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climate change -rhetorical situation, rhetorical elements and persuasive strategies
The first major assignment in GLE 230 requires students to write an evaluative textual analysis of an argument that concerns climate change that relates to your major or personal interests. The theme is to help you focus your efforts, but, perhaps more importantly, to expose you to ideas that affect the world and your own experiences within it. This assignment will demonstrate the student’s knowledge of the rhetorical situation, rhetorical elements, and persuasive strategies. The instructor’s evaluation criteria for this assignment will also include clarity, organization, grammar, and punctuation.
The paper itself will be an overview of the article you choose that identifies claims and other rhetorical elements as well as evaluates its effectiveness. Position yourself as a scholar responding to other scholars. This does NOT mean you should use personal pronouns like “I.” This practice is not often employed in academic writing.
Students should choose one of the articles linked below to use as the subject of their paper.  There also are resources linked at the bottom of this assignment that outline the general structure of different types of scholarly articles. You might find them useful when identifying the structure or organization of your chosen    ttext
1Choose between the articles linked below (at the bottom of this assignment). This text will be the subject of your paper. Since one of the goals of GLE 230 is to ground students in the conventions of writing within their academic disciplines, students are encouraged to choose the article that best aligns with their academic interests.
2Carefully read the article and identify its rhetorical elements, including situation, claims, audience, and purpose. Find information about the rhetorical situation and rhetorical elements in Chapters 2, 5, 6, 7, and 8 of The Norton Field Guide textbook.
3Read the article again and consider how the writer persuades the reader. Look for the strategies that the writer uses to persuade the reader. Find information about strategies such as ethos, pathos, and logos in Chapter 38 of The Norton Field Guide textbook.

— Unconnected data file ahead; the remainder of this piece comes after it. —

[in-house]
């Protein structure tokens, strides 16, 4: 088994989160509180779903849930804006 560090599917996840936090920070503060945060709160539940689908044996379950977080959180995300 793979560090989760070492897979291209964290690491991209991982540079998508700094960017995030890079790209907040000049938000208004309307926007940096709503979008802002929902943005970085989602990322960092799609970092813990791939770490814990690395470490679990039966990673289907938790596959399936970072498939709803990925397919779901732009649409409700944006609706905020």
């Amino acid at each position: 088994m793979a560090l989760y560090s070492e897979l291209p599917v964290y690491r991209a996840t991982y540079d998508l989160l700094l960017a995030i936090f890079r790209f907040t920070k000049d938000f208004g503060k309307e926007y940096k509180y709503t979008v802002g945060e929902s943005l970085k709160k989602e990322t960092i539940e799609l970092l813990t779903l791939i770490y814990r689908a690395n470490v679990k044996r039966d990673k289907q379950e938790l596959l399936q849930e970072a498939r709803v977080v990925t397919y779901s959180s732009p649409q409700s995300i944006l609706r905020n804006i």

4Compose a 1,250-1,500 word paper that identifies the rhetorical elements and discusses the persuasive methods the writer uses. In it, you should:
1Write an introduction (this may well be more than one paragraph) that introduces the article and the issue. Here is where you should identify the rhetorical situation. This means you should discuss what you think the context (What is the specific issue? Why is it important?), author, purpose, and audience of the text is and why you have drawn those conclusions. The introduction should also include a brief (about 2-3 sentences) summary and an identification of the gist or overall main idea of the article.
2Craft body paragraphs that:
1describe how the article is organized (Does it have clear sections? What is the purpose of them? Are there charts or other visuals?
2identify of the main ideas and points within the article’s sections (What does the author argue? How do they argue it? What examples are used?)
3discuss the persuasive strategies used in the chosen article (How does the author appeal to the reader? Does it rely on emotion, logic, something else? What elements, like word choice or structure, reveal these strategies?)
4evaluate the effectiveness of the argument (Is the argument convincing? Is it comprehensive and well-informed? Is it missing anything?)
3Conclude with a paragraph that not only wraps up your ideas, but also that looks outward and considers other perspectives on the issue with which your chosen article engages. This means that you are opening up the conversation. Think about who else might have something to say on the issue and how they might enter the conversation. You might even think about positing who might be affected by the issues that your article discusses.
•1,250-1,500 words
•12 pt. Times New Roman font
•Page numbers
•Proper formatting and citation in either MLA or APA style